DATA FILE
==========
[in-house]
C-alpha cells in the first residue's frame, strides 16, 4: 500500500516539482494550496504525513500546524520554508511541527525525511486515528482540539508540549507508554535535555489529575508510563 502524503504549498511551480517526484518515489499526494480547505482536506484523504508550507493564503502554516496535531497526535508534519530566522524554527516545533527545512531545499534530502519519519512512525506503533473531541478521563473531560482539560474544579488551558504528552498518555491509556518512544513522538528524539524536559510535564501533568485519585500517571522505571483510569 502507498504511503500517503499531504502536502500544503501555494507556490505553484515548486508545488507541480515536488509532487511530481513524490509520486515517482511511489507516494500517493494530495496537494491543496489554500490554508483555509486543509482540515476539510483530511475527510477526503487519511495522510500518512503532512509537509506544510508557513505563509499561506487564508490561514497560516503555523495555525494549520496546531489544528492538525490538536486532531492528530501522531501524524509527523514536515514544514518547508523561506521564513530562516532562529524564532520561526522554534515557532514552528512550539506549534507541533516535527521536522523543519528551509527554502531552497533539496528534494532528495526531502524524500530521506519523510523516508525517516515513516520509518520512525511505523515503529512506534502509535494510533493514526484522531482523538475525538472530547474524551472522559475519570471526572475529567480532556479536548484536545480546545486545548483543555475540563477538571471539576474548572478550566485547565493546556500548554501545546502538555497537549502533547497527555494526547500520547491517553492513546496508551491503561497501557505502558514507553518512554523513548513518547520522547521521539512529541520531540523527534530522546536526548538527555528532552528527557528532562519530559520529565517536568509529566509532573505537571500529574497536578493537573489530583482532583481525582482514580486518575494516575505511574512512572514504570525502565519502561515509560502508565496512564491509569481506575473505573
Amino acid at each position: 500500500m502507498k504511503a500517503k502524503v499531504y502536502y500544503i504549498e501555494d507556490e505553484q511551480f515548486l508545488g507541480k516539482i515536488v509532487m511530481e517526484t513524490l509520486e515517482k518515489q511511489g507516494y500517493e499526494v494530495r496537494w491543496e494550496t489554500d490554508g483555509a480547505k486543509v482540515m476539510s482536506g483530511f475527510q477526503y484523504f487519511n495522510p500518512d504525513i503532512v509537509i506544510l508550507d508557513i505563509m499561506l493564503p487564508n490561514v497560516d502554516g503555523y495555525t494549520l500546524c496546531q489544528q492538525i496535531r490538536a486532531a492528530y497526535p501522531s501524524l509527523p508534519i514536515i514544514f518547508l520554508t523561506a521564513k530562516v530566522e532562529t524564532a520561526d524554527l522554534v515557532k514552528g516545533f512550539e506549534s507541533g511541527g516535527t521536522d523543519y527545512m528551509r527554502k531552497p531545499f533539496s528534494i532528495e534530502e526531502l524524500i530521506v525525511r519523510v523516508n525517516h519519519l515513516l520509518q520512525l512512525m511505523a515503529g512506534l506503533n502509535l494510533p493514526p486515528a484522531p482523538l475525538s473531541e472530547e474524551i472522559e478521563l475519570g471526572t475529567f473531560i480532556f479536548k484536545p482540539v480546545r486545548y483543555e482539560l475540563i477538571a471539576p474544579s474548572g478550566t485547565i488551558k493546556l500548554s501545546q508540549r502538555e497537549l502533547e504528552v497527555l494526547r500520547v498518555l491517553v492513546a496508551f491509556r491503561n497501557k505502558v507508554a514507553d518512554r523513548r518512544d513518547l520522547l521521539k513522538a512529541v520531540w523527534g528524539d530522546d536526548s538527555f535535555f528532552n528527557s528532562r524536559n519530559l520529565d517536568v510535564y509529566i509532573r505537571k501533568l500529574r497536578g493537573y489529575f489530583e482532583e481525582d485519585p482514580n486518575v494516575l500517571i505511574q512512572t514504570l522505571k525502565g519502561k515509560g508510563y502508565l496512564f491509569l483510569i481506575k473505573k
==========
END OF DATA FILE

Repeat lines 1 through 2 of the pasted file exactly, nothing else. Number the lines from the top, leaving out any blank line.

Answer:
[in-house]
C-alpha cells in the first residue's frame, strides 16, 4: 500500500516539482494550496504525513500546524520554508511541527525525511486515528482540539508540549507508554535535555489529575508510563 502524503504549498511551480517526484518515489499526494480547505482536506484523504508550507493564503502554516496535531497526535508534519530566522524554527516545533527545512531545499534530502519519519512512525506503533473531541478521563473531560482539560474544579488551558504528552498518555491509556518512544513522538528524539524536559510535564501533568485519585500517571522505571483510569 502507498504511503500517503499531504502536502500544503501555494507556490505553484515548486508545488507541480515536488509532487511530481513524490509520486515517482511511489507516494500517493494530495496537494491543496489554500490554508483555509486543509482540515476539510483530511475527510477526503487519511495522510500518512503532512509537509506544510508557513505563509499561506487564508490561514497560516503555523495555525494549520496546531489544528492538525490538536486532531492528530501522531501524524509527523514536515514544514518547508523561506521564513530562516532562529524564532520561526522554534515557532514552528512550539506549534507541533516535527521536522523543519528551509527554502531552497533539496528534494532528495526531502524524500530521506519523510523516508525517516515513516520509518520512525511505523515503529512506534502509535494510533493514526484522531482523538475525538472530547474524551472522559475519570471526572475529567480532556479536548484536545480546545486545548483543555475540563477538571471539576474548572478550566485547565493546556500548554501545546502538555497537549502533547497527555494526547500520547491517553492513546496508551491503561497501557505502558514507553518512554523513548513518547520522547521521539512529541520531540523527534530522546536526548538527555528532552528527557528532562519530559520529565517536568509529566509532573505537571500529574497536578493537573489530583482532583481525582482514580486518575494516575505511574512512572514504570525502565519502561515509560502508565496512564491509569481506575473505573